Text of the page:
I will be finishing my eighteenth year at the same school this June. The first time I visited the campus, I ran here with my infant son in the jogging stroller just so I could have a sense of how far away it was. By the time I had pushed that stroller, as advanced and aerodynamic as it was, up the hill back to my house, I was exhausted. I have felt that way, off and on, for nearly two decades, but that isn't the only constant. For the past eighteen years, this has been the place I go for the majority of my weekdays. And the occasional weekend. It is a place where I hang my hat.
As such, I have become quite comfortable with the architecture and the layout, to the point where I know where most everything can be found, even if I don't have a key to get to it. Quite often, I get requests like, "Do you know where there is an extra desk?" I understand that I am being asked if I have an awareness of our furniture inventory as well as my willingness to help secure said desk for the classroom in question. This is sometimes a more confounding question that it might seem from the outside, since we have such a very transient student body. Almost every teacher, over the course of the year so far, has lost and then gained a student or two. Just when we thought we were operating at a desk surplus, along comes a new family with three kids filling in for the two kids who just left. That's when we find out that the only spare desk we have is in a first grade classroom and it is far too tiny to keep a growing fourth grade girl comfortable for any period of time. That's when my experience with modular furniture comes in handy.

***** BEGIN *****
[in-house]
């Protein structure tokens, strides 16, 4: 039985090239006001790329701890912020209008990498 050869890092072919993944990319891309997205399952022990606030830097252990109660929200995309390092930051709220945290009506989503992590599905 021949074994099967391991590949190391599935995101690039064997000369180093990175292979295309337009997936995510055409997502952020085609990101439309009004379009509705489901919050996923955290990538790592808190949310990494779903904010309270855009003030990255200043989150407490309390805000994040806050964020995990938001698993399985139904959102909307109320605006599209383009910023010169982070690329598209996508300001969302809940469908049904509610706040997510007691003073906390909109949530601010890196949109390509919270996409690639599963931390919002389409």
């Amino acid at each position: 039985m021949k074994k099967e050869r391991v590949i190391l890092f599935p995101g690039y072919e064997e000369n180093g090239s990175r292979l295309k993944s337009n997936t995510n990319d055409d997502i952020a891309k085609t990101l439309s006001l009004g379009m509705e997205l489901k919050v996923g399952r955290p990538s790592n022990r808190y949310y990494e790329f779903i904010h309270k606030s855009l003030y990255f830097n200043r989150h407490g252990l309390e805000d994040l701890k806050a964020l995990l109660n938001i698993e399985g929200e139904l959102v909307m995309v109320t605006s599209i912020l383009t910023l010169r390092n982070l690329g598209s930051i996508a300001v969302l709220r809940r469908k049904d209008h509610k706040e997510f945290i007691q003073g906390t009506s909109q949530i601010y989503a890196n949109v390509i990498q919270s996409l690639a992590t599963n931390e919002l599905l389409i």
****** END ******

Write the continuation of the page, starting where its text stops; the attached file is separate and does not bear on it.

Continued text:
When that fourth grader needs a taller desk, I raise it. After a month or two, when suddenly the call goes out for more first grade furniture, I might find that recently adjusted fourth grade desk empty, which means I take my screwdriver to those same legs and put them right back where they were before. It's what is known in the furniture business as job security. It reminds me of the way I used to be dispatched with a crew to the IBM plant back in the day when office furniture was my living. We would go into the customer service center and raise a workstation for an employee who had decided they wanted to be able to stand as they took calls. When we were done rolling in the tall stool on which they would perch, we knew that we would be back in a few weeks when the staff was shuffled yet again to move the work station back to standard height. There was wild talk about keeping a couple of us on site a few days a week just to be sure the comfort of the customer service group was insured. That never happened, primarily because I moved out to California and became a married guy with a teaching credential. Happily, all those mad modular furniture skills were never allowed to atrophy. Sometimes I get the urge to switch out the drawers in my desk or move the pencil tray from one side to the other, but it doesn't last long. That's because somebody always needs a new desk.